It will rise at a compound annual growth rate of 223 per cent from 2020-2023, the report said.
New Delhi: India’s total wind-solar hybrid capacity is expected to reach 11.7 gigawatt (GW) by 2023, according to a recent report by the Institute for Energy Economics and Financial Analysis (IEEFA) and JMK Research.
“Based on the tenders allotted under various central and state schemes, we expect capacity addition of wind-solar hybrid projects to reach almost 11.7 GW in the next three years, and also that it will rise at a compound annual growth rate of 223 per cent from 2020-2023,” said the report titled ‘Wind-Solar Hybrid: India’s Next Wave of Renewable Energy Growth’.
It added that the total wind-solar hybrid capacity, which is at 148 megawatts (MW) at present, would increase by almost 80 times in the next three years, as the Solar Energy Corporation of India (SECI) and state governments provide incentives to promote new hybrid projects.
“SECI has taken the lead by regularly coming up with large tenders to scale up market growth,” said Vibhuti Garg, energy economist at IEEFA and Jyoti Gulia, founder of JMK Research.
SECI tenders for wind-solar hybrid projects without storage have attracted low tariffs of Rs 2.67 per kWh, which were comparable to plain solar tariffs, it added.
The government also plans to hold renewable energy auctions for round-the-clock and hybrid projects instead of plain solar or wind tenders.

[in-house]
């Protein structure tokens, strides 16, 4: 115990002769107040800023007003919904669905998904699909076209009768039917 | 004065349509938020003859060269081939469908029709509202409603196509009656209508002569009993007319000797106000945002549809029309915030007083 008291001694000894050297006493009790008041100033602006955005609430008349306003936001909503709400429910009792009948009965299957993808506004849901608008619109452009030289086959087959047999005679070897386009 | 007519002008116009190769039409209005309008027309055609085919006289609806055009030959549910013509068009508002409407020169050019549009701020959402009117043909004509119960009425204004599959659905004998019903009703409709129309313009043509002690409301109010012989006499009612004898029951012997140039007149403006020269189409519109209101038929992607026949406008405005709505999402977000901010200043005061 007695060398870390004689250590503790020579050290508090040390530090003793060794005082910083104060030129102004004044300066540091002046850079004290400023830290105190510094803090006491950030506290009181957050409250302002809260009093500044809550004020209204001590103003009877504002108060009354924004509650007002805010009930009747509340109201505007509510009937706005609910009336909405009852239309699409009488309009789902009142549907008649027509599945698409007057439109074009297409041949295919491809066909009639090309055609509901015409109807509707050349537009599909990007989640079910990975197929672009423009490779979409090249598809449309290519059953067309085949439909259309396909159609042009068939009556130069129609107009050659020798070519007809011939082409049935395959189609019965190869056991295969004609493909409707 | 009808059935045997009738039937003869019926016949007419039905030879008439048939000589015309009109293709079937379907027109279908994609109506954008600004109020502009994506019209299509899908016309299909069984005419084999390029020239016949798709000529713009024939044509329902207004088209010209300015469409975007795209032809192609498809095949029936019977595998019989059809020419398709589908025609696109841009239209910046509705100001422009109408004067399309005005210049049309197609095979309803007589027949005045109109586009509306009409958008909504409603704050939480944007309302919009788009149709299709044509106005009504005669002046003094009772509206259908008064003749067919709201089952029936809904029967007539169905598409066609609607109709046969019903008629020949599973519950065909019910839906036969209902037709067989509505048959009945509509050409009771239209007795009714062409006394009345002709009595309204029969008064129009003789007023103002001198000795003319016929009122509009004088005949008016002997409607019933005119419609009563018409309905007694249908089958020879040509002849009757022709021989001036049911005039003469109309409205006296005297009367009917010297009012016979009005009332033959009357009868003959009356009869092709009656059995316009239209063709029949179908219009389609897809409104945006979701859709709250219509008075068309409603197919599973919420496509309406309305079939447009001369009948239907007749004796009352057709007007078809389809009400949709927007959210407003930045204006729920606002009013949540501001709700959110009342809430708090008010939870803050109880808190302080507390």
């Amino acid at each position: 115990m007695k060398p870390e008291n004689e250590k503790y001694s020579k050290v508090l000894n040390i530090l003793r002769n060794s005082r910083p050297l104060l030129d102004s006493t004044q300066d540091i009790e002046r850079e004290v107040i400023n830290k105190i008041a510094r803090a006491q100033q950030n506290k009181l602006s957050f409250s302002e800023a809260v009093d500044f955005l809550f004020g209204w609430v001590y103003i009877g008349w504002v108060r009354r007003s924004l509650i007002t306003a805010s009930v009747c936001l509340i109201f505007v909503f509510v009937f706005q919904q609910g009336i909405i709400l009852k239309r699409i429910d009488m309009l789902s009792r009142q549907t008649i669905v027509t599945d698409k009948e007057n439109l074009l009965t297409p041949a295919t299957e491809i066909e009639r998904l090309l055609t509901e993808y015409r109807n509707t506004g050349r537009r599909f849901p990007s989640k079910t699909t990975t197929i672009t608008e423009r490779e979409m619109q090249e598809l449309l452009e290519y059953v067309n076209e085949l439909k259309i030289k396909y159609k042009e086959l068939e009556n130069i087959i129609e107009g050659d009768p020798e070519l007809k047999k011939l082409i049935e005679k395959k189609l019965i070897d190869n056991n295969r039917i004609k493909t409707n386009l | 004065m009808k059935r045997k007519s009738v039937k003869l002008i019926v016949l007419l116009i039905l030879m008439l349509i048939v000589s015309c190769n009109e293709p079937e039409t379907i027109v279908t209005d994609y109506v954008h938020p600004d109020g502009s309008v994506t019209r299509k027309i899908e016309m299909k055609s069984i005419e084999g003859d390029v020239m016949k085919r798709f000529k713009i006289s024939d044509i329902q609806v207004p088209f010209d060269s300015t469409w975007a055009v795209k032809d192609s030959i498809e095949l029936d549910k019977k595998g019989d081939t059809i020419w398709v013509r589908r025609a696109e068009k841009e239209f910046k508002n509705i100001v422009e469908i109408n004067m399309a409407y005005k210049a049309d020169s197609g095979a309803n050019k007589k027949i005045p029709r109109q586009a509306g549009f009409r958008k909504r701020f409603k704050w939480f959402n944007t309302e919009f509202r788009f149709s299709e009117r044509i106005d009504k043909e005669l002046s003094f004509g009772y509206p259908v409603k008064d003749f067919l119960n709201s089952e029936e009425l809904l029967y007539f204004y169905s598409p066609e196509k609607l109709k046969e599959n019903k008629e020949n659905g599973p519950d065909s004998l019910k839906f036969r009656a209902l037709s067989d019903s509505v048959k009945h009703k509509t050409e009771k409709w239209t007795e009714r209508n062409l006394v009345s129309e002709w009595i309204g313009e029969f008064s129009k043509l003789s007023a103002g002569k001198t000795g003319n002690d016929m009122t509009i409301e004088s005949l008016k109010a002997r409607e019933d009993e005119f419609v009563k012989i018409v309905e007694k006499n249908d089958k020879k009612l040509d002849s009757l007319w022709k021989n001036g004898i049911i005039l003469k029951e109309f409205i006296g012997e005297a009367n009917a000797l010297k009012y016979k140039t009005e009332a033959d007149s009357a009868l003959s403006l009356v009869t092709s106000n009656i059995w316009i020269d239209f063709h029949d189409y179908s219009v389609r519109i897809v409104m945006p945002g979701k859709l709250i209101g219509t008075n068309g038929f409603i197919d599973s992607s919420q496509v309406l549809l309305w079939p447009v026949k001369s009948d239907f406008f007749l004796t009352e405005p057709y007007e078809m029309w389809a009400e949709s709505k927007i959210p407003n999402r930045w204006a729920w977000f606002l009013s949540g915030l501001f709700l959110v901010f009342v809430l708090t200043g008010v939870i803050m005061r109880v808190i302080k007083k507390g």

“States can reserve a certain percentage of their renewable targets for wind-solar hybrid capacity, along with offering waivers and incentives designed to help grow the market,” it said.
Gujarat, Andhra Pradesh, and Rajasthan have come up with their wind-solar hybrid policies aligned with the National Wind-Solar Hybrid Policy. Most of the solar and wind power potential is concentrated in Gujarat, Tamil Nadu, Karnataka, Maharashtra, and Rajasthan, the report added.
The report uses a financial model to project tariffs trends for a 250 MW wind-solar hybrid project under different scenarios. It showed that when solar and wind were blended at a ratio of 80:20, the levelised tariff was Rs 2.49 per kilowatt hour (kWh), while a ratio of 50:50 resulted in a tariff of about Rs 2.57 per kWh.
However, it noted that when storage in the form of a two-hour battery back-up was added, the levelised tariff increased to Rs 4.59 per kWh.
“Clearly, adding battery storage is not a feasible option at present because it significantly increases project costs and hence the tariffs. However, rapidly falling battery prices will make such an addition to these projects viable within a few years, further strengthening grid stability and reliability,” the authors said.
Regarding issues faced by stakeholders, the report said that the developers were grappling with issues such as lower tariffs, policy uncertainty, land constraints, integration challenges, system sizing, and lack of experience. However, it added that as the sector matures, most of these issues could be addressed by putting in place more coherent policy and standards.
According to the report, wind-solar hybrid generation has potential to better manage the intermittency problem of standalone wind and solar and to make clean power more competitive against traditional thermal plants.